Case in point. It has become obvious that Ms. Henderson is of the belief that the Skilled Nursing Facility is a roaring controversy in town, and that she is building some tremendous political capital for her candidates in 2010 by publishing highly deceptive articles about the boarded up medical facility. Even to the point of printing fabrications so obviously untrue that they have become something of a town joke.
And to give you an idea of just how irony challenged the "Observer's" publisher is, did you notice the picture of the SNF on the cover of the January 31 issue of her paper? The term "boarded up eyesore" was used to describe it. Yet elsewhere in the very same issue there is a photo collage of 11 buildings in the Pasadena area whose tenants have apparently gone belly up. Including a picture of a United States Post Office, which at last report is expected to survive the recession. So why is it that such a thing is a tragedy in Pasadena, but an "eyesore" in Sierra Madre? That's easy. Susan doesn't see herself "advising" any political candidates in Pasadena. Apparently they have real campaign managers there.
Dean Lee has now filed 2 stories on the Skilled Nursing Facility in 2 weeks. And the inconsistencies are both bizarre and humorous. In his January 31st piece, Dean darkly bemoans the lack of discussion on this topic at the January 27 City Council meeting, claiming that our elected officials, while promising to discuss the matter at that confab, failed to deliver. At least in Dean's opinion. And then, just so you the reader understands just how deep the conspiracy at work here really is, Mr. Lee goes on to make this observation:
"... the city council failed at the end of their meeting to mention a special meeting scheduled for February 3, 2008 (sic) to discuss economic stimulus projects ... The meeting that will begin at 6:00 p.m. in the council chambers has only one agenda item that reads 'Recommendation that the city council authorize Staff's submittal of federal economic projects, and authorize the city's federal lobbyist to advocate for said projects.'"
Obviously it would be possible for attempts to claim federal dough for Skilled Nursing Facility matters to be on the agenda for the 2/3 meeting. And since the matter did come up, there you are. So when Dean intimated in his January 31st article that the City Council had further conspired not to discuss the matter, he was either fibbing or the point just flew over his head.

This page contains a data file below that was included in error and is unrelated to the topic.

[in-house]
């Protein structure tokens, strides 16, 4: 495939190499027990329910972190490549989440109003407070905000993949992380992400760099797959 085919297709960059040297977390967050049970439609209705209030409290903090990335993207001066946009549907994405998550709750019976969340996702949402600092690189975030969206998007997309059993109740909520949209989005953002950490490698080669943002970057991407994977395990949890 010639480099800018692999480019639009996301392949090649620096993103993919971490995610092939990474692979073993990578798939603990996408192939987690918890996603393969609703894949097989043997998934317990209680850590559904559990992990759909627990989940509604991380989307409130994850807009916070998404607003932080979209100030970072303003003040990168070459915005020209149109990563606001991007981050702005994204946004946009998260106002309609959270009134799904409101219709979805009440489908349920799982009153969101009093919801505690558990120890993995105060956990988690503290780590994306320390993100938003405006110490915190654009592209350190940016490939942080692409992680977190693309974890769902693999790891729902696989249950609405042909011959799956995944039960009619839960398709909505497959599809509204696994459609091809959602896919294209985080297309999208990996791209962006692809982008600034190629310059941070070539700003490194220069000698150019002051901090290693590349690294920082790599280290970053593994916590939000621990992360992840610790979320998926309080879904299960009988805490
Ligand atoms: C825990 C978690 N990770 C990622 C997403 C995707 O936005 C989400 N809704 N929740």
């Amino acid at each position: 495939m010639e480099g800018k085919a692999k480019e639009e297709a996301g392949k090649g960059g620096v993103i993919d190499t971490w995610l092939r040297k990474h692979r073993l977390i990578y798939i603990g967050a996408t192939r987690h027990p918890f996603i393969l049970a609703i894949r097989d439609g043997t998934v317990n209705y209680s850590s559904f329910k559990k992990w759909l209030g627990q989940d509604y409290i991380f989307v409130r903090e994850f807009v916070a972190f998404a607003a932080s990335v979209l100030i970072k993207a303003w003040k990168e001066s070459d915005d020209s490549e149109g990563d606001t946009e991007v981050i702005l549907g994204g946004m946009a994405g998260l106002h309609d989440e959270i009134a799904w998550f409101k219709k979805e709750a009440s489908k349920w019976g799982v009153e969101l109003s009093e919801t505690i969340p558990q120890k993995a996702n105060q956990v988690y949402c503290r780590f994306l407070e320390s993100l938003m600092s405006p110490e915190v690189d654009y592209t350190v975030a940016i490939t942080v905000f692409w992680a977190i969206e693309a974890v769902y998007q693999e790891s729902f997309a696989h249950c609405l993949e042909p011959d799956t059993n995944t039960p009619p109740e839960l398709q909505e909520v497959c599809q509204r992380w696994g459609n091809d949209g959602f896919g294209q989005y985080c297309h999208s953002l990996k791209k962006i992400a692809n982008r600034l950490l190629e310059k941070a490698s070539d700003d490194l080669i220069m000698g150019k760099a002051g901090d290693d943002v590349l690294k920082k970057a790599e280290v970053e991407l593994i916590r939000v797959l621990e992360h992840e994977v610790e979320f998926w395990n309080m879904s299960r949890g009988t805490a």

In the February 7 issue of the "Observer," Dean Lee dishonored the memory of some perfectly innocent trees by submitting an article about the 2/3 meeting entitled "Will Washington Bail Out Sierra Madre?" Now, of course, Sierra Madre is not on the verge of bankruptcy, and therefore the "bailout" Dean deceptively writes of here is hardly necessary. Fiscally challenged? Sure, most cities are. But no bailout has been requested. However, many possible uses for federal money were discussed, and just as long as Washington is conducting a colossal cash giveaway, why shouldn't we take advantage and get our mitts on some?
Then Dean Lee just brings it all home with this rather revealing paragraph:
"Toward the end of the 1.5 hour single topic meeting, the council got slightly off topic, discussing the idea of swapping the Skilled Nursing Center (sic) property across the street from City Hall with current library property at the west end of Sierra Madre Boulevard."
Putting aside the novel notion that Sierra Madre Boulevard ends at Michellinda Avenue, obviously Dean is doing some backtracking here. Having implied the previous week that the February 3rd meeting was about a "single topic," and therefore the Skilled Nursing Facility would not be discussed, any mention of it would have to be "slightly off topic," correct?
Now Dean might argue that this "land swap" discussion was off topic for this special meeting because it had nothing to do with federal funding. But then how would you explain the paragraph in this very same article quoting the Mayor on the topic of, you guessed it, federal funding and the Skilled Nursing Facility?
"'Even with federal funding I imagine what is required is we, the city, agree to dramatically relax its limitations on height and density.' He further explained this would lead to a tall and dense condominium complex."
The next time the "Observer" brings the Cub Scouts in for a chat at the paper's offices, perhaps the topic of journalism should be brought up. I'm sure the Scouts will have some highly valuable insights to share with the publisher and her befuddled reporter.